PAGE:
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Energy Zappers 

1. Dehydration
Your extreme fatigue might be coming from hidden sources. Nixing these spirit-depleting factors from your life will automatically help reboot your verve.
It turns out that even moderate dehydration (which results in the loss of 3 percent of your body weight) can make you feel mentally sluggish and mess with your concentration. The next time you're feeling foggy or lightheaded, don't just assume you're in serious need of some food. Try downing a glass or two of water.

2. Cell Phones
Checking your cell before bed amps up brain activity, making it harder to doze off. Plus, any electronic gadget's artificial blue light can suppress the sleep hormone melatonin. A 2011 poll by the National Sleep Foundation found that 20 percent of people ages 19 to 29 are awakened by a call, text, or e-mail at least a few nights a week. Power it down well before bedtime.

3. Medication
Many drugs have veiled energy-sapping side effects. Chief among them are some classes of antidepressants and certain beta-blockers used to prevent migraines or treat high blood pressure. If you start a new med and feel more lethargic than usual, see doctor Bert for an alternative. (If there isn't one, take your dose right before bed.)

 4. Overtraining
While working out zaps the stress hormone cortisol, prolonged sweat sessions--like, for example, regularly running for more than 30 minutes at a steady rate--can actually rev cortisol production. Interval training (bursts of intense activity) combined with strength training (free-weight and body-weight moves) helps keep cortisol in check.

5. Low Iron
The mineral shuttles oxygen around your body and removes waste from your cells. If you're not getting around 18 milligrams a day, your body struggles to function properly and you can feel worn out; low iron levels in your diet can cause iron deficiency anemia. If you feel sluggish, call our office and ask for a simple blood test to see if you should be taking a supplement. 

For more information please call our office at 786-360-6355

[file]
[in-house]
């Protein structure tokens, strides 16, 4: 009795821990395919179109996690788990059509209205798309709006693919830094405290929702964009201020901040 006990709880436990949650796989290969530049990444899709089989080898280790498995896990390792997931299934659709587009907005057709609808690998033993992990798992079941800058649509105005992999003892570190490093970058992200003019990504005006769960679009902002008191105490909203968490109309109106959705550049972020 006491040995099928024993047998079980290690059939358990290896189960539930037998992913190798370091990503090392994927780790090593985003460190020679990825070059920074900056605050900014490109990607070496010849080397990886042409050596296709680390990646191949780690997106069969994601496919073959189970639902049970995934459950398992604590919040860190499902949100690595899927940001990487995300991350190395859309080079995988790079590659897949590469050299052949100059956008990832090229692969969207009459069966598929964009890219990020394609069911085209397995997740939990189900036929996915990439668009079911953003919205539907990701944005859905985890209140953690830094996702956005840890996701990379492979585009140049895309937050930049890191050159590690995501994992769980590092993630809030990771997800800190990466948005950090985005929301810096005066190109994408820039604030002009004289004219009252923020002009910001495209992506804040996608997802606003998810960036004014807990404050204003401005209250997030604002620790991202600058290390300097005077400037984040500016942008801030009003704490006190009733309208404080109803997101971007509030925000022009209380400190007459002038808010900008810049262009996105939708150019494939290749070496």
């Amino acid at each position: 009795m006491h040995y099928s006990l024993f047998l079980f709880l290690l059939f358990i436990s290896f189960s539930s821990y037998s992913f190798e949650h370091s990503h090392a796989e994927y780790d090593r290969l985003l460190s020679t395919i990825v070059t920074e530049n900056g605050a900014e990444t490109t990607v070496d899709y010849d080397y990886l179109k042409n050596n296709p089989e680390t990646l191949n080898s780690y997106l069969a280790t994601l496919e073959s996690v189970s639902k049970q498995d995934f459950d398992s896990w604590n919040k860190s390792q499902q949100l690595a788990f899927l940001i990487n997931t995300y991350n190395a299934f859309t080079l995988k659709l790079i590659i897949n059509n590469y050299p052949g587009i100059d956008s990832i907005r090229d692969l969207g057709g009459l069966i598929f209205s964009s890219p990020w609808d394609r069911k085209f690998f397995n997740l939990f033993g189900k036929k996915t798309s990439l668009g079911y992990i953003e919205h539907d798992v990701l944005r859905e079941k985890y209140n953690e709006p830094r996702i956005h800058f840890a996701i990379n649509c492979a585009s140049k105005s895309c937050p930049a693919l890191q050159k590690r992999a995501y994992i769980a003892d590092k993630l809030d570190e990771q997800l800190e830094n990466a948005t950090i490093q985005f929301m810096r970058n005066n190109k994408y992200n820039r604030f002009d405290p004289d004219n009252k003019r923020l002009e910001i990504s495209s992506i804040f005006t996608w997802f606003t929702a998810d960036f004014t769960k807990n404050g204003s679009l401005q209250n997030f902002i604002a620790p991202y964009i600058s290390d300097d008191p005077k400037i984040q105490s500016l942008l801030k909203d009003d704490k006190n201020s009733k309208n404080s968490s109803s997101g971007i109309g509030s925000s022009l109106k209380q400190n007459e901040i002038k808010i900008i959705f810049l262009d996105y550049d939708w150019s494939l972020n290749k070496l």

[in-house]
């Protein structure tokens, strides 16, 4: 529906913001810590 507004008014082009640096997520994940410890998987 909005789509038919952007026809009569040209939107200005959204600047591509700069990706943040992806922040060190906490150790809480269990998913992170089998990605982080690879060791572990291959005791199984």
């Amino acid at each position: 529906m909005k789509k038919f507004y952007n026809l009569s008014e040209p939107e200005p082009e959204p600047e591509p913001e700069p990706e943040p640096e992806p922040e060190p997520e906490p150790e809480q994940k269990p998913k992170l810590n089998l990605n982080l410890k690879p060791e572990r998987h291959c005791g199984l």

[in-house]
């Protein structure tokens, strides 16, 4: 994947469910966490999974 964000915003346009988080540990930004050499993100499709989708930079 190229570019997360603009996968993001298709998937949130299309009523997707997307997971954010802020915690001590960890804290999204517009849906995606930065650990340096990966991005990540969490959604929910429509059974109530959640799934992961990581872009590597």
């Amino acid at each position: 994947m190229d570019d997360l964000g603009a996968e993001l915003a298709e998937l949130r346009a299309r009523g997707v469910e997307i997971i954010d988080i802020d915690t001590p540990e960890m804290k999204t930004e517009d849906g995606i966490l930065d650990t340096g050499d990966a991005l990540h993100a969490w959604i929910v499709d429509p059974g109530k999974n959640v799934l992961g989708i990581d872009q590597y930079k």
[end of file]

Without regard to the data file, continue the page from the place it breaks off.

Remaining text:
Riding the Brakes

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Chiropractic Care - A Key Chapter in Your Body's Instruction Manual

Hidden physical "gotchas" can slow us down even when we're eating high-quality, nutritious food and doing regular vigorous physical exercise. You drop your keys, bend over to pick them up, and all of a sudden you've hurt your lower back. Or you're inspecting the heirloom tomatoes at the local organic market and someone calls your name. You turn your head in surprise, and suddenly you've twisted your neck. Hidden spinal misalignments may be the cause of these unwelcome problems.

Your chiropractor locates the source of these difficulties and chiropractic care restores more normal spinal function. Spinal muscles, ligaments, and tendons now work more effectively and you're able to enjoy increased health and well-being. Good nutrition, exercise, and chiropractic care work together to help you thrive.

Every driver knows that you can't get to your destination with one foot on the accelerator and the other on the brake. For safe, efficient travel you switch smoothly between these two pedals and you reach your goal effectively. But simple machines such as automobiles are fairly easy to operate. There aren't that many options. The human machine, on the other hand, has an almost infinite number of possible operating modes. And the human machine doesn't come with an instruction manual.